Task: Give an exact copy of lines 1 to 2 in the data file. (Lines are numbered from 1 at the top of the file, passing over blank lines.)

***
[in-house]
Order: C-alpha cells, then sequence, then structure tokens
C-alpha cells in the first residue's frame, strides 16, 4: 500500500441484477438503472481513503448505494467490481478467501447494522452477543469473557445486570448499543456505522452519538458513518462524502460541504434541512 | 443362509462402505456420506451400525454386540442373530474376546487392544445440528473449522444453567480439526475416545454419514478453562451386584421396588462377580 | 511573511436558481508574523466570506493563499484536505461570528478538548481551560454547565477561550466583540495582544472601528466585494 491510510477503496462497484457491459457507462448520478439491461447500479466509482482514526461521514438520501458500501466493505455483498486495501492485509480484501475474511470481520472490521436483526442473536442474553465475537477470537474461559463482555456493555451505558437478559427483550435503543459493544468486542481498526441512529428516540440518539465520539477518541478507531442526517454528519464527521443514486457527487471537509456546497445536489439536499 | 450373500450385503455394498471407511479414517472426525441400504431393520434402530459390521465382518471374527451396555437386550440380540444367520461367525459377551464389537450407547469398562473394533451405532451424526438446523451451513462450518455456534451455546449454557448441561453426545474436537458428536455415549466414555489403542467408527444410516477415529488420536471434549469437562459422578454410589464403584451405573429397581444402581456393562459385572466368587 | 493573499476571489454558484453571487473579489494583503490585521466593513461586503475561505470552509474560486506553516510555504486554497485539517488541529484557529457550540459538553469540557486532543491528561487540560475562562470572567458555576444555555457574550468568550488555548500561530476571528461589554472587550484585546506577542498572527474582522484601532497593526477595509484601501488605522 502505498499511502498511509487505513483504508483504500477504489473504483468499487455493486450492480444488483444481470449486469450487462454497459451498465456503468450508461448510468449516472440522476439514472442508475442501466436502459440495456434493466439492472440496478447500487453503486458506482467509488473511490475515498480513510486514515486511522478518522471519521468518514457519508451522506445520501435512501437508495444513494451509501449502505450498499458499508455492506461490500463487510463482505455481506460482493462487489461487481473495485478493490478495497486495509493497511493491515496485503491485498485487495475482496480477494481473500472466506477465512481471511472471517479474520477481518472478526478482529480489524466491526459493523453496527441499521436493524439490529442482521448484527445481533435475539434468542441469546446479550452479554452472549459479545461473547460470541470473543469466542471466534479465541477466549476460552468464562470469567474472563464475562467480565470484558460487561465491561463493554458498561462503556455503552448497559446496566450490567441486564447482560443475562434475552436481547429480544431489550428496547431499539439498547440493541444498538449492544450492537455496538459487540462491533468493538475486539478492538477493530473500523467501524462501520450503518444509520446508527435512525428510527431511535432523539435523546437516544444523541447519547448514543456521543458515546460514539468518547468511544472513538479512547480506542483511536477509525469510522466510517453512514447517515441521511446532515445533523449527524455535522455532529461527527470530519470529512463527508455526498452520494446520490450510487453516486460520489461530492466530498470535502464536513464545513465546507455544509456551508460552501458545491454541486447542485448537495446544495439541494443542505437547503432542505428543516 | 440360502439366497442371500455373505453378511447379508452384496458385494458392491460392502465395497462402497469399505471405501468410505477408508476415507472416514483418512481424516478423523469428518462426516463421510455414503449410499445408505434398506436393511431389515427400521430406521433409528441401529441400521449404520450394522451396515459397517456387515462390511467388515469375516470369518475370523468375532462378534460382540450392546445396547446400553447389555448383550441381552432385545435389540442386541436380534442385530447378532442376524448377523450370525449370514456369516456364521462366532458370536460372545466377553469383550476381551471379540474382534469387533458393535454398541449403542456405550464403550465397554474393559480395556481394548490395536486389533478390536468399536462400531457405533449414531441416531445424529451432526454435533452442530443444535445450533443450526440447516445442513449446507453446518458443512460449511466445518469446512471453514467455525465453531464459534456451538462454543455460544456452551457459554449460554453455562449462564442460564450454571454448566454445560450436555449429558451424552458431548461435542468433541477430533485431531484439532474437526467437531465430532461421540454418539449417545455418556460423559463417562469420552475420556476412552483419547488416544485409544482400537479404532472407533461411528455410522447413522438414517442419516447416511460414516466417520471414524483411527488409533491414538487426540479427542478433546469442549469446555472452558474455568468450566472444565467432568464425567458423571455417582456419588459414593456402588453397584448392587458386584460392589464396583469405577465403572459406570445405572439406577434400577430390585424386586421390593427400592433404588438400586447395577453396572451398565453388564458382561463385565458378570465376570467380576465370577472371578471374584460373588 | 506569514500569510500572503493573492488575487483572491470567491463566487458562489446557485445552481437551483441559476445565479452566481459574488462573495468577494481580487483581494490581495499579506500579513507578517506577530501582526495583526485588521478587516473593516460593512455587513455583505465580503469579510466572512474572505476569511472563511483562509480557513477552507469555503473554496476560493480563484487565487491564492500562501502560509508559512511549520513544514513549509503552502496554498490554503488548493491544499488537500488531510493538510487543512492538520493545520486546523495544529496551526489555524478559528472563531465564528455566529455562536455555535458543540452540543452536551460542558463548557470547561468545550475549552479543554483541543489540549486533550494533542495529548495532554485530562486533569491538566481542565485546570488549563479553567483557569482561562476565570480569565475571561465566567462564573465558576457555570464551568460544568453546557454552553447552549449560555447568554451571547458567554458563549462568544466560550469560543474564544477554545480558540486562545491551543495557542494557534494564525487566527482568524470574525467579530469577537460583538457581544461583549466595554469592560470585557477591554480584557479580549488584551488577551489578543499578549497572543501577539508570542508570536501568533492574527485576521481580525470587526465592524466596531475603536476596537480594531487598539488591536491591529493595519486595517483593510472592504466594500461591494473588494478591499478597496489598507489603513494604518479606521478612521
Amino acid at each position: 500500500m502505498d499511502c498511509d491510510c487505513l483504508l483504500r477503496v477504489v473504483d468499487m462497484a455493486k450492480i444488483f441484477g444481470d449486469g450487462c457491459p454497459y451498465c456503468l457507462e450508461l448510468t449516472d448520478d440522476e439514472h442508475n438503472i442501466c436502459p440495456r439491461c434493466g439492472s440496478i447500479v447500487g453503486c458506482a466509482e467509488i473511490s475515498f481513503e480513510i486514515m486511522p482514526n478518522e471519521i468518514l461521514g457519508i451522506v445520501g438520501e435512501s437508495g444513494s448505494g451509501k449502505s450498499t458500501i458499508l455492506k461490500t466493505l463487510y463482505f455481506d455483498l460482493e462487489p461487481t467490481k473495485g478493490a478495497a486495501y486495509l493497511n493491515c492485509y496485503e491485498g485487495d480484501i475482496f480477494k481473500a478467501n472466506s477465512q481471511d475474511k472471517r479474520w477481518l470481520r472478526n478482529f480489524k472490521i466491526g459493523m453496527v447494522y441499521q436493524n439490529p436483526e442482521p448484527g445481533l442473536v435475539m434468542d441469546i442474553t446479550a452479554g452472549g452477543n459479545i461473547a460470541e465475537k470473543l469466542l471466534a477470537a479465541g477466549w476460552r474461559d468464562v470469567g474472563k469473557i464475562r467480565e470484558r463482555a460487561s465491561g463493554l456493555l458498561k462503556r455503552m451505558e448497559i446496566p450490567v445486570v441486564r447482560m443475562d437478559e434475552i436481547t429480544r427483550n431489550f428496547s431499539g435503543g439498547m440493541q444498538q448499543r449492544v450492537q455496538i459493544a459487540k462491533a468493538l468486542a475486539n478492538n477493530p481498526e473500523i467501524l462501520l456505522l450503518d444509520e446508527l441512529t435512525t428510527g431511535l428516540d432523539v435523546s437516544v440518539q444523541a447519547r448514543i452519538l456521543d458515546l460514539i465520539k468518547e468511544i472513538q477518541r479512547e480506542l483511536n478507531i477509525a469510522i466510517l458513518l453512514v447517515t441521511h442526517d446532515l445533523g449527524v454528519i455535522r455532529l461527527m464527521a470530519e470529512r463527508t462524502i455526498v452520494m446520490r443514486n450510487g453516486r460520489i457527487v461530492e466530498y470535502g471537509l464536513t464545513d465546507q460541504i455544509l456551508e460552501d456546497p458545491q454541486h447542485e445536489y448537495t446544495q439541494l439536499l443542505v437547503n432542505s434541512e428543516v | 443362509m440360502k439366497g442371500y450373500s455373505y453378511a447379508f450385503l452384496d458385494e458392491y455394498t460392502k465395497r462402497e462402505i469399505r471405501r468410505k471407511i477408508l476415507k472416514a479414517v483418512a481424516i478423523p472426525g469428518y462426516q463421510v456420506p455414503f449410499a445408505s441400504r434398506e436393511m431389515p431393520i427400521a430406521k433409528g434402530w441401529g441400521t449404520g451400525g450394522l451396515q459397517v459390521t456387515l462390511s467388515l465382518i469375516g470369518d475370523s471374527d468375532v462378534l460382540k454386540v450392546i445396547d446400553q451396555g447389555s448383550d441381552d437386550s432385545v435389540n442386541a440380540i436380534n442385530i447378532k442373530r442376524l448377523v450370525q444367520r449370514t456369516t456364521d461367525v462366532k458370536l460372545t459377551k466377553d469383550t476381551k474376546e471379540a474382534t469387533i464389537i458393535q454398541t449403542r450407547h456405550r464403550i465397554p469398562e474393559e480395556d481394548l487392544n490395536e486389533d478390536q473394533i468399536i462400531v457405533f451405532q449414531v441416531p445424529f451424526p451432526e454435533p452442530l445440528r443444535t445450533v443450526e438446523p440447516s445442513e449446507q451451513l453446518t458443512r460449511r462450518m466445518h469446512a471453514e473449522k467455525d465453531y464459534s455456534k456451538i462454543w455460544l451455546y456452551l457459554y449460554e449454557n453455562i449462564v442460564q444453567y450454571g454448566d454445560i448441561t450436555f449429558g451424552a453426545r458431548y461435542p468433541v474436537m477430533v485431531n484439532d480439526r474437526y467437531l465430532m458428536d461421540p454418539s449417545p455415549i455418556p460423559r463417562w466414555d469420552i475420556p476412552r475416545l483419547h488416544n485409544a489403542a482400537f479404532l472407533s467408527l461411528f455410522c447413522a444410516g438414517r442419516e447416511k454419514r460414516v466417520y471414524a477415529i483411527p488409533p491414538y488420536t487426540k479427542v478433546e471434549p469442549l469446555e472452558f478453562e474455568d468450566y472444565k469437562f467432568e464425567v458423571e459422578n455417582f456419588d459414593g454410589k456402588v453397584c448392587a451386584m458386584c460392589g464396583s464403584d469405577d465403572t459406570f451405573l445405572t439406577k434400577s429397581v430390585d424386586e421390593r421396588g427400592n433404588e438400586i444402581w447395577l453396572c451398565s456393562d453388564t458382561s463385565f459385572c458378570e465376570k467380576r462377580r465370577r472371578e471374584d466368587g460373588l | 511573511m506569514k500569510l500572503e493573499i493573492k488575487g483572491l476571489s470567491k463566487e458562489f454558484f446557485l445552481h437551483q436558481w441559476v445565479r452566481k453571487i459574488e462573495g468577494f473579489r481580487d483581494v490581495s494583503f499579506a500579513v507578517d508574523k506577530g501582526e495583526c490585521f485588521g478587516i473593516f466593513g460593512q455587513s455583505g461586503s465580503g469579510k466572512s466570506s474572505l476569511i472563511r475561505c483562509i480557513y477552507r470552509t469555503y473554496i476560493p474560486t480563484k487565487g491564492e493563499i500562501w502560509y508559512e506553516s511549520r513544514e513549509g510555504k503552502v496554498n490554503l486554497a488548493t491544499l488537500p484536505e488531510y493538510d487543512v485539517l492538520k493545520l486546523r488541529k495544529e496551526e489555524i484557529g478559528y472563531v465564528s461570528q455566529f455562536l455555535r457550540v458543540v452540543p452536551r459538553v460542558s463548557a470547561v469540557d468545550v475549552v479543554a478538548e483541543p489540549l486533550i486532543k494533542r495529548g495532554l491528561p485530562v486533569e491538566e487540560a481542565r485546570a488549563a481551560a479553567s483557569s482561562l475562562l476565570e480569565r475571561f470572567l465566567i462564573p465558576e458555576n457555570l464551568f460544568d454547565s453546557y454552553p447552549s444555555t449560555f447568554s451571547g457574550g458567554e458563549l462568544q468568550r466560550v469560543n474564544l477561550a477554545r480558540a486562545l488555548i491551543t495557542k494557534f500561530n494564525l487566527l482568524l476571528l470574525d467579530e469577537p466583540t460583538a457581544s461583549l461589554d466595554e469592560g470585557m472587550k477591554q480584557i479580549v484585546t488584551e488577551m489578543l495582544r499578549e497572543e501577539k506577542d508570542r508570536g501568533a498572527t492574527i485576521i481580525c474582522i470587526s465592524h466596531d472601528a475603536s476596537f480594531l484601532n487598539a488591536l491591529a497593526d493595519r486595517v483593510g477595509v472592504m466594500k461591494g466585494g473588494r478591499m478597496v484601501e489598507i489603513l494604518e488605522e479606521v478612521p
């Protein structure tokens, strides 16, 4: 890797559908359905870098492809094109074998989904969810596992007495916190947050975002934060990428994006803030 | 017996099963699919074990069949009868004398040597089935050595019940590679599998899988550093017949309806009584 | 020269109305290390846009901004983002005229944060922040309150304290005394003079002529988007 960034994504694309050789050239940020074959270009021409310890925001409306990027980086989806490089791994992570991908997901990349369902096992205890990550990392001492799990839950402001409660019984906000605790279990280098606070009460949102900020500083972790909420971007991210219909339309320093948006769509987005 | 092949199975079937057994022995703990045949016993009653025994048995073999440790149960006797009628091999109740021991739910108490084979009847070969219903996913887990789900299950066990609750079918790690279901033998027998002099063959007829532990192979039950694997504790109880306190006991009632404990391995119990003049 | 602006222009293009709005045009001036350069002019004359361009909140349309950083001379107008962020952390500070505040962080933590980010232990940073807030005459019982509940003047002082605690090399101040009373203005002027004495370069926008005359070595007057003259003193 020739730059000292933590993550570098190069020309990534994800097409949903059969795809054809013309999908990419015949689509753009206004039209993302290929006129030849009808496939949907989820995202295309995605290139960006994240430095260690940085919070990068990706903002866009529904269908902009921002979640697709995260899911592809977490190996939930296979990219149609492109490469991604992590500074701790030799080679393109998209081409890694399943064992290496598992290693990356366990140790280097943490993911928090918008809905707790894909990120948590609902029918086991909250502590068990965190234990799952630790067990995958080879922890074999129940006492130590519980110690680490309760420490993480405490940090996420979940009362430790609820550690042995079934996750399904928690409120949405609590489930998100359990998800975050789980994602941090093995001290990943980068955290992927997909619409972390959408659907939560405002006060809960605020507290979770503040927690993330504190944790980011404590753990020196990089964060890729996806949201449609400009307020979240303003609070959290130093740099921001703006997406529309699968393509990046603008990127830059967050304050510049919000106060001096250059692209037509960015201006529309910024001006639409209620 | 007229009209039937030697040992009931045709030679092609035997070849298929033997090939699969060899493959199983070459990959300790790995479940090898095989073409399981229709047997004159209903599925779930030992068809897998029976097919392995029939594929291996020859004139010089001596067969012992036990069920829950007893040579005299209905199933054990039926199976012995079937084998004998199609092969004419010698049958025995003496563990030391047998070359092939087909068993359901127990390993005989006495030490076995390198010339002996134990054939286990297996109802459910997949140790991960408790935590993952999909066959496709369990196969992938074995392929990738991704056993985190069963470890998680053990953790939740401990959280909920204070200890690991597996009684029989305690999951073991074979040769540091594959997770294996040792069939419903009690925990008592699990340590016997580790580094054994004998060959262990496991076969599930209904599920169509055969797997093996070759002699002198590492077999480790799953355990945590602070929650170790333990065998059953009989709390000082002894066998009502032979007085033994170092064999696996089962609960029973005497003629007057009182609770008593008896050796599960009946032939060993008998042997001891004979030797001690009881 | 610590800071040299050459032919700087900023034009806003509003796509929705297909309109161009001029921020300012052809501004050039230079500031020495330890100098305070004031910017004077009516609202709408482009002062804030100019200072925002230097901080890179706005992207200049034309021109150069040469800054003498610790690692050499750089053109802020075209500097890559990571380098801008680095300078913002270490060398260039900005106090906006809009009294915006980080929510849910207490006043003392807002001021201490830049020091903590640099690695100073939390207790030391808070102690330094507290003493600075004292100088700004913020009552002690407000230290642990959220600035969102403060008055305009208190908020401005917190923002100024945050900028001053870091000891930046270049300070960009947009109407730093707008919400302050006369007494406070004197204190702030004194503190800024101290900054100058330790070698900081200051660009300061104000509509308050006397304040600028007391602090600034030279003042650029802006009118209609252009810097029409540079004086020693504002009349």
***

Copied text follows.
[in-house]
Order: C-alpha cells, then sequence, then structure tokens